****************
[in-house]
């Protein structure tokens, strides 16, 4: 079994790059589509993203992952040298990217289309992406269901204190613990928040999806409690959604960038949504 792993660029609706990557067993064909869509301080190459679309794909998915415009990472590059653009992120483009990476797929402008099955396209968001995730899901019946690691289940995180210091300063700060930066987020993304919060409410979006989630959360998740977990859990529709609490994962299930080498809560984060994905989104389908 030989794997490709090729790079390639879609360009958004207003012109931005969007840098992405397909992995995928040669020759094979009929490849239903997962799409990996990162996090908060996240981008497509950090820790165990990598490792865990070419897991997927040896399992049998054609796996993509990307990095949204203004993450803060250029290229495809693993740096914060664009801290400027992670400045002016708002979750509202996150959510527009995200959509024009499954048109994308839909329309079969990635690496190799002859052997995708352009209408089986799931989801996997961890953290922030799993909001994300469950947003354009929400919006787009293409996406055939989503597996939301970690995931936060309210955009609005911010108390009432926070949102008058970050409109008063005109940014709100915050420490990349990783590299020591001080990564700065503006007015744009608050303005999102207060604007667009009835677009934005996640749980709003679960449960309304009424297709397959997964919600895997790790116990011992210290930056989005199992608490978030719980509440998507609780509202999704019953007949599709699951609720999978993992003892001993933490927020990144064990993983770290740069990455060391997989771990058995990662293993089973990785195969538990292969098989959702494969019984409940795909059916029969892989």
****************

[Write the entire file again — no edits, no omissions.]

[in-house]
């Protein structure tokens, strides 16, 4: 079994790059589509993203992952040298990217289309992406269901204190613990928040999806409690959604960038949504 792993660029609706990557067993064909869509301080190459679309794909998915415009990472590059653009992120483009990476797929402008099955396209968001995730899901019946690691289940995180210091300063700060930066987020993304919060409410979006989630959360998740977990859990529709609490994962299930080498809560984060994905989104389908 030989794997490709090729790079390639879609360009958004207003012109931005969007840098992405397909992995995928040669020759094979009929490849239903997962799409990996990162996090908060996240981008497509950090820790165990990598490792865990070419897991997927040896399992049998054609796996993509990307990095949204203004993450803060250029290229495809693993740096914060664009801290400027992670400045002016708002979750509202996150959510527009995200959509024009499954048109994308839909329309079969990635690496190799002859052997995708352009209408089986799931989801996997961890953290922030799993909001994300469950947003354009929400919006787009293409996406055939989503597996939301970690995931936060309210955009609005911010108390009432926070949102008058970050409109008063005109940014709100915050420490990349990783590299020591001080990564700065503006007015744009608050303005999102207060604007667009009835677009934005996640749980709003679960449960309304009424297709397959997964919600895997790790116990011992210290930056989005199992608490978030719980509440998507609780509202999704019953007949599709699951609720999978993992003892001993933490927020990144064990993983770290740069990455060391997989771990058995990662293993089973990785195969538990292969098989959702494969019984409940795909059916029969892989």